“There are many blogs and web sites (small sample: 1, 2, 3, 4, 5, 6) with multiple opinions on global climate trends. Some sites are data oriented and others are opinion oriented. What is a [data analyst] charter to think?
My advice, take a look at the data for yourself. As an Excel or R charter, why not analyze it yourself to get a better appreciation for what is going on.
To help you get started, I’ve developed a consolidated monthly CSV file that presents the 5 major global land and ocean temperature anomaly data series: GISS, NOAA, HADCrut3, RSS and UAH.
Here’s the link to my consolidated temperature anomaly CSV file.
I update the consolidated file regularly by downloading the latest agency source files so that the consolidated file includes all source agency data revisions. This way you can get the most up-to-date temperature anomaly data without having to reformat/ manipulate the 5 individual files.
Phil Jones Statement (February , 2010)
Phil Jones of the Climate Research Unit (CRU) responded to a series of questions from the BBC in early February, 2010 (link). Question B dealt with global warming trends in the 1995 – 2009 period. Here’s the BBC question and Phil Jones answer:
BBC Question B: B – “Do you agree that from 1995 to the present there has been no statistically-significant global warming?”
Phil Jones Answer: “Yes, but only just. I also calculated the trend for the period 1995 to 2009. This trend (0.12C per decade) is positive, but not significant at the 95% significance level. The positive trend is quite close to the significance level. Achieving statistical significance in scientific terms is much more likely for longer periods, and much less likely for shorter periods.”
Phil Jones’ statement provided a time series regression learning moment for many of us citizen climate observers who quickly checked his statement with our Excel, R or other handy regression analysis tools. I sure did. Two readers, J and S, contacted me with questions – comments:
In this post I present a chart that tracks the daily Arctic Sea ice Extent (SIE) for 2007 and 2010. I chose 2007 as the comparison year because it had the record minimum and I wanted to be able to directly compare 2010 with the record minimum year to get a quick comparison of 2010 with the minimum year.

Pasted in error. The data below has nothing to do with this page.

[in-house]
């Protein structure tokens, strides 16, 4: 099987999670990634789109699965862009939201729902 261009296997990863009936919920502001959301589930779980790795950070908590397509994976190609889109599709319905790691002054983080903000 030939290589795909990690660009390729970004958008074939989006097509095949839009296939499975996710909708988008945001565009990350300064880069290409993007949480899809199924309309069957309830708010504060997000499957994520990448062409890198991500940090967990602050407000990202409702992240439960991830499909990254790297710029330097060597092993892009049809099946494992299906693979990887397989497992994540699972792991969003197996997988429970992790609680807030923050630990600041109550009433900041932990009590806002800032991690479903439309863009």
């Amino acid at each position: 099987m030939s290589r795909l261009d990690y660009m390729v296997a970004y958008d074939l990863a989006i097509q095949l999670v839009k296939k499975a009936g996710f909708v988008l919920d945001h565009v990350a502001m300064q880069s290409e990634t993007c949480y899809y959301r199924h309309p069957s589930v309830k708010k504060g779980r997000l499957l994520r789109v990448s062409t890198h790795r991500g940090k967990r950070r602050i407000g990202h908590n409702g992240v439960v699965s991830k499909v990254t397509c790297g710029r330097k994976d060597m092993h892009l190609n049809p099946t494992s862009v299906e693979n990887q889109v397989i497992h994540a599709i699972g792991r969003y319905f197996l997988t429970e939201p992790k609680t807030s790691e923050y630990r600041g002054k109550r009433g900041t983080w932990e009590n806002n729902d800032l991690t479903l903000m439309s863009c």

I will update this chart regularly on my Arctic Update page to help Arctic Sea Ice observers get a quick sense of the 2010 – 2007 comparison.
2010 – 2007 Comparison Chart
Here’s my R based 2010 – 2007 Arctic SIE extent chart. (Click image to enlarge)
I’ve added a number of features to this chart to help me quickly asses the situation:
We are at the half way point in June, 2010 and the Arctic Sea Ice Extent is melting at a record-breaking pace. Please note I have adjusted my post based on JAXA’s 6/15/10 data update.
I have added a new page – Arctic Update where I will regularly have the latest JAXA day of year chart, my month to date data table and my month to date Sea Ice Extent chart. 6/17/10
Here’s the JAXA day-of-year chart which clearly shows how ASIE has dropped dramatically in May and so far in June. The mid June levels are the lowest in JAXA’s 2003-2010 period.
Here’s my JAXA data trend chart which shows the daily June values for each year. The blue dots reflect the daily values and the red dots reflect the ASIE values for the latest data date for each year. The green line is intended to assist reader in comparing the same values for the same data in each year.
Clearly the June 2010 ASIE is dropping rapidly, with the 6/15/2010 value significantly less than the values on this data in previous years.
This table provides additional information on the magnitude of the June ASIE decrease.
June, 2010 started at the lowest point in the 2003-2010 period, 32,000 km^2 less than the previous June 1 low in 2003. So far in the first half of June, 2010, ASIE has decreased 0.898 million km^2, beating the previous full June record of 0.797 million km^2. The mid June 2010 rate of decrease has been 60,000 million km^2 per day, considerably greater than the previous maximum mid June rate of 53,000 in 2008. (Corrected 7/7/10 based on Derek McCreadie comment)
Details on my RClimate script are available in this previous post.